Is there any song in history more translated, converted, twisted and parodied that Barry Sadler’s1 The Ballad of the Green Berets? We’re probably too close to the issue to have an opinion, but it sure seems like that to us. In SF, particularly, the song is more likely to be lampooned than taken seriously.
In any event, here’s something that we had lying around. It dates from 1971, when SF “left Vietnam” — at least, when 5th Special Forces Group (Airborne) cased its colors, to fly them again back home at Fort Bragg, NC. This created a problem for the Military Assistance Command Vietnam (MAC-V) Studies & Observations Group (formerly, Special Operations Group) — the clandestine joint element whose key Ground Studies Group ran, among other things, SF-led reconnaissance teams into denied areas. SOG’s Army elements had always been “covered” for status with an assignment to 5th SF, which was no longer possible.
The compromise was the creation of new cover units: for each Vietnamese Corps or equivalent task force, there’s be a TF “Advisory Element,” technically subordinate to US Army Vietnam (USARV). Advisory, my eye; they just kept running recon with combined American/Indigenous teams. But because the new cover unit was not SF, the men couldn’t wear their hard-won green berets in camp any more. Instead, they had to don the issue baseball cap, with rank (and, optionally, parachute badge). If you were a Marine, you might say that they had to wear a cover cover.
Sounds like a cue for a Ballad of the Green Berets parody, if ever there was one:
Fighting Soldiers from the sky,
Fearless men who cheat and lie,
All they do is eat and nap
The brave men of the Baseball Cap.
Faced with hardships their spirits sag,
Cause they’re assigned to USARV TAG
Why not take their pay away?
They don’t jump no more, no way.
Put Baseball Caps upon their heads
Make them wish that they were dead.
Throw your Rolex watch away,
You have to look like legs today.
USARV’s the patch they wear,
Why not grow long flowing hair?
Go downtown and buy some grass,
You’ll soon forget you’ve got the ass.
Take their Wings right off their chest.
Take away their special crest.
One hundred men will test to day,
Don’t let them wear the Green Beret.
Put Silver Wings on my son’s chest.
Make him one of America’s Best.
He’ll want to be just like his Pap.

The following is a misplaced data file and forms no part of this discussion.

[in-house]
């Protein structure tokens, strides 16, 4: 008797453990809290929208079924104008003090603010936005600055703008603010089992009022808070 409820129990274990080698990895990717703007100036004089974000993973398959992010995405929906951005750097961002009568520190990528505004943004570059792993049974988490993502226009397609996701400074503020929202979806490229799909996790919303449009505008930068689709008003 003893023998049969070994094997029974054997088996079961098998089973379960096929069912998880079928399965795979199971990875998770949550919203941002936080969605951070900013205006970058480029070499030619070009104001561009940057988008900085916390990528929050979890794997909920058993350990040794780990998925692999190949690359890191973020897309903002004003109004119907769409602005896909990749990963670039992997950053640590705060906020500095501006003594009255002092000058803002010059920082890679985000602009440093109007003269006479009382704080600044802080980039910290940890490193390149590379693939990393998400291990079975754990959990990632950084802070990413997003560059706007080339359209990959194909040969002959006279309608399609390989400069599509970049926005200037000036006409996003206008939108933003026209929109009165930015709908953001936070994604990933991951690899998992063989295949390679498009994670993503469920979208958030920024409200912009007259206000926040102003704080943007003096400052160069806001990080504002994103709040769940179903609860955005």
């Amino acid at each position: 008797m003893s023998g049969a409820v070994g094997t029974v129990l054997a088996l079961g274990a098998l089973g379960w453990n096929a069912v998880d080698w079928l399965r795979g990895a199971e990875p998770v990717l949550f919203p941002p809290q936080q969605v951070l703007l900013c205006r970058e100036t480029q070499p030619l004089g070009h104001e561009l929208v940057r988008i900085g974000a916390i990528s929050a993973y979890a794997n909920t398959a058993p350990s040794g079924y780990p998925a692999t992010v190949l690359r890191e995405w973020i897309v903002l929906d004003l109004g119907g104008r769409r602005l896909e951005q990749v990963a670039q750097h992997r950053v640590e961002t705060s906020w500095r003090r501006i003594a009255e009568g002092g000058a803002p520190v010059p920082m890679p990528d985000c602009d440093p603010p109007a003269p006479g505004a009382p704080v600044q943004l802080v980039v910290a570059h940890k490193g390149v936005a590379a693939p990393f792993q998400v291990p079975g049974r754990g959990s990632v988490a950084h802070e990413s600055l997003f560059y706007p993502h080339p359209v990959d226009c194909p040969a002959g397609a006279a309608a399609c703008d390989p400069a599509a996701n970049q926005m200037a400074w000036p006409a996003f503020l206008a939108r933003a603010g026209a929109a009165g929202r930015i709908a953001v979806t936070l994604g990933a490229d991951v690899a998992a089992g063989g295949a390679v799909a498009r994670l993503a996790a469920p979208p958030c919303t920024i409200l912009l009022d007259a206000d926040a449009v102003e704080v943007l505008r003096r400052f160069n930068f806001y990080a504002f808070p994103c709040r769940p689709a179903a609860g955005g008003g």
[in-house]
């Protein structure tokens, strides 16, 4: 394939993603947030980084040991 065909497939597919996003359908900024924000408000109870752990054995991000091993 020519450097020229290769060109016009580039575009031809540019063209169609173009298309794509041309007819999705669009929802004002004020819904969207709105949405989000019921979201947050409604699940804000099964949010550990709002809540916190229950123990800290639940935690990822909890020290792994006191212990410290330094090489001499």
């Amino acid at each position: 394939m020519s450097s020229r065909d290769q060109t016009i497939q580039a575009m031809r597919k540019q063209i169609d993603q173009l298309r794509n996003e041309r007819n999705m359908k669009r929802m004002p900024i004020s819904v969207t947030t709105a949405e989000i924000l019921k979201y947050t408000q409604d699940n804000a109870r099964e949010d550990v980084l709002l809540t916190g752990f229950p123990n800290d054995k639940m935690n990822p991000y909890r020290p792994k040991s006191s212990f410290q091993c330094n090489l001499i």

So issue him a Baseball Cap
This command directive wasn’t always followed in all things, and it’s very unlikely the reflagging fooled anybody: certainly not the intelligence organizations of the PAVN and its international sponsors.
Fortunately, theres a happy ending for men of the baseball cap: after the war they have always been recognized as an SF unit, even if they had to fib about it at the time. Even the few recon-runners that were not SF qualified at the time were awarded the tab and qualification administratively after the war; they’d proven that they earned it.
Incidentally, the departure of SF from Vietnam was at the insistence of MAC-V commander General Creighton Abrams, who loathed SF (and all paratroops, and all football backs, all of whom he thought of as glory hounds). This personality tic of Abrams rubbed off on some of his protégés, like Bernard Rogers, and led to decades of ill will between Big Green and SF. (Abrams did play on the West Point football team, then one of college football’s finest, as a youth. Naturally, he was a lineman). Abrams wanted SF gone, but he didn’t want to give up his daily intel dope-fix of SOG reports!
1. The song is actually credited to Barry Sadler and Robin Moore. The two were friends and drinking buddies, and Robin told us that his contribution was that he wrote the words to the last verse: the one that begins, “Back at home, a young wife waits.” In Sadler’s original, the mother of the dead young soldier’s son was a Saigon bar girl! Robin also said he was instrumental in getting Sadler a recording contract, and Sadler repaid the favor by posing for the cover of the paperback of Moore’s The Green Berets.